Michigan’s Consumer Protection Division has released a consumer alert to help Flint residents protect themselves from common scams attempted during crisis situations.

"The outpouring of support and volunteerism in Flint is a reassuring sign of the warmth and compassion Michiganders have for one another, especially during a crisis, and I strongly encourage those in need to seek help,” said Michigan Attorney General Bill Schuette.  “But, even in these times of generosity and need, we must be aware of the common scams that could further hurt Flint families and those attempting to assist them.”

Schuette said two common scams involve charitable giving and home and business repairs. While Michigan residents and small businesses are always at risk of these scams, this crisis may draw the attention of more scam artists than usual. Schuette cautions home and small business owners to remain on guard and to be thorough in asking questions of any unannounced visitors or salespeople during the continuing water crisis.

Charitable Giving Scams

To help ensure the most of your charitable contribution is used to help Flint residents, follow these steps:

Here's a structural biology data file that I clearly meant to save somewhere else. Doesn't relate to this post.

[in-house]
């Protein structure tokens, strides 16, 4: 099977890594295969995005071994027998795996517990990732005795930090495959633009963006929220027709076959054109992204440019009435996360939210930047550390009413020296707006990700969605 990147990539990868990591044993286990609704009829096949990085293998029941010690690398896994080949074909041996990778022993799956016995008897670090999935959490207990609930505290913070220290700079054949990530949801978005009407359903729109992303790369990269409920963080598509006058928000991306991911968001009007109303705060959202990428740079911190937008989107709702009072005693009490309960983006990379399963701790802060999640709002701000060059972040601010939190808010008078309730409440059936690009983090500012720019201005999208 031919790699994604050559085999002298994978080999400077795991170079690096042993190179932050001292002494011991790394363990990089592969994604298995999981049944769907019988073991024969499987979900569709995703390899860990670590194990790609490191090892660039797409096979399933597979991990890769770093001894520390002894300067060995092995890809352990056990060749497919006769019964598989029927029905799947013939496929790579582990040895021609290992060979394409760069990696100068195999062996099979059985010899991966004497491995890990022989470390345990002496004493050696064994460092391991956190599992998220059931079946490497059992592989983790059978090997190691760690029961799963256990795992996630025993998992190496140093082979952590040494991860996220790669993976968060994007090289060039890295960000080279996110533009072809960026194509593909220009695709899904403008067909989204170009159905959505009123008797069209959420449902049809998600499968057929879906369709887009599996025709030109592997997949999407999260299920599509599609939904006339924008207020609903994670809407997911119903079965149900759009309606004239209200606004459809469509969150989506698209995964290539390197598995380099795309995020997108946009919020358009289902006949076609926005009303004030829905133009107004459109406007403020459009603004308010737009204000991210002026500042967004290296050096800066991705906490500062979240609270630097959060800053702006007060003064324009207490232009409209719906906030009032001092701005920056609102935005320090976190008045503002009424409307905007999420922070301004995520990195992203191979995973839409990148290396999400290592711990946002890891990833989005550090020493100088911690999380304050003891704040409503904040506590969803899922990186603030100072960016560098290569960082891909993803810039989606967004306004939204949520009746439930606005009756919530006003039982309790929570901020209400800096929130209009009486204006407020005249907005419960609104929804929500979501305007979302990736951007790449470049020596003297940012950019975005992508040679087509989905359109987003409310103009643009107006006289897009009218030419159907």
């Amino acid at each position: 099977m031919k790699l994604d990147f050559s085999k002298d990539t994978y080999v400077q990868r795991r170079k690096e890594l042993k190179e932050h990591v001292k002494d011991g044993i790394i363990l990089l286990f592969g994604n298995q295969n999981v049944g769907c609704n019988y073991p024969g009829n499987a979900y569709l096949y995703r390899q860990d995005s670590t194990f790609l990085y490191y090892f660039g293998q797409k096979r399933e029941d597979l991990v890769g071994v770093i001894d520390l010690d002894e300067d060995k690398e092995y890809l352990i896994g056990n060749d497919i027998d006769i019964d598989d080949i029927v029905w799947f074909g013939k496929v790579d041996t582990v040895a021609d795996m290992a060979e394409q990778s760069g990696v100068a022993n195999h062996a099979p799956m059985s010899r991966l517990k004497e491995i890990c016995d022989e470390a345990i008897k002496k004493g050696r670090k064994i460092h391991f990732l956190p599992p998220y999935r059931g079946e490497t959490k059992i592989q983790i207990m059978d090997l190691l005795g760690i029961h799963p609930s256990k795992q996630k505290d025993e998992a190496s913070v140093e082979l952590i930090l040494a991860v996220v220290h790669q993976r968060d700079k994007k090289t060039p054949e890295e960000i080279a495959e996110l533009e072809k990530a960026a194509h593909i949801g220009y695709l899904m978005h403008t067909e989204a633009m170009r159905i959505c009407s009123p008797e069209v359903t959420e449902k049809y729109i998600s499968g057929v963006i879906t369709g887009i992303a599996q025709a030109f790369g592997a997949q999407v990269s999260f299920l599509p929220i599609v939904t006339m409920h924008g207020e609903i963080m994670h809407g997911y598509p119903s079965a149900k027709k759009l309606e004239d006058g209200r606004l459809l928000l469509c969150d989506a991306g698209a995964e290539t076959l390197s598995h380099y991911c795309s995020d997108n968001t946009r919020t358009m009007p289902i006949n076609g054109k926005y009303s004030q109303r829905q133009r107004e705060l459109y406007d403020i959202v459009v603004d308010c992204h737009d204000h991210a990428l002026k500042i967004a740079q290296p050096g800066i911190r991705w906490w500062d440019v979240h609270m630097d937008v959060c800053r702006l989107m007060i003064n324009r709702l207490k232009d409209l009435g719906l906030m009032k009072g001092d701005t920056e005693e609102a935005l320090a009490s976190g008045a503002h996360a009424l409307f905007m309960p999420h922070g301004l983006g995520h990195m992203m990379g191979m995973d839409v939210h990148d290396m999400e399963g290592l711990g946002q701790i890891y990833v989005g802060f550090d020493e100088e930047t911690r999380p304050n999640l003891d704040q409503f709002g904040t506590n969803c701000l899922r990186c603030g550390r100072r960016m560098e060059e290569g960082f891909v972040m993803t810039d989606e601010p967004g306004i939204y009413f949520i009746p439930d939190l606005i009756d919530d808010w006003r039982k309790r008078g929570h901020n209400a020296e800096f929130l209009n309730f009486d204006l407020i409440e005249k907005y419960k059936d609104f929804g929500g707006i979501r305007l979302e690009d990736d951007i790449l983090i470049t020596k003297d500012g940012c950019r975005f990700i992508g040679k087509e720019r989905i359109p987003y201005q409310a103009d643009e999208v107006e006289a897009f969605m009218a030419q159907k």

• Be cautious of requests for donations by unfamiliar organizations or people.
  • Beware of unsolicited phone calls, and text and email appeals on social media sites such as Facebook and Twitter.
  • Crowdfunding and other types of internet giving can be tools of tremendous good, but as with any type of giving it can be abused, so it's important to proceed with caution when donating online
  • Continue to reach out and help Flint residents but be sure to choose established charitable organizations with a history of helping those in need.

Door-to-Door Sales and Repair Scams

Another common scam is door-to-door sales of services such as home or business repair, or scammers imitating government workers, such as inspection services seeking to gain entrance to your home or business. Take following precautions:

  • Beware of door-to-door solicitors. Be cautious when someone appears at your door without a previous connection to you or without you having contacted the business in question beforehand.
  • Don’t make any rushed decisions. Do your homework and check out any contractor before you pay them anything or sign any contracts. Do not feel pressured into signing any documents at your door. A legitimate business will give you time to consider a proposal.
  • Ask to see the ID of anyone who wants to enter your home or business. It is completely appropriate to check them out by calling the governmental authority or the company they claim to represent.
  • Do not let anyone remove your water meter, and do not pay anyone for promising “alternative” water services involving your home plumbing. Under the Flint City Code of Ordinances, unauthorized parties who tamper with city water system equipment may be guilty of a misdemeanor.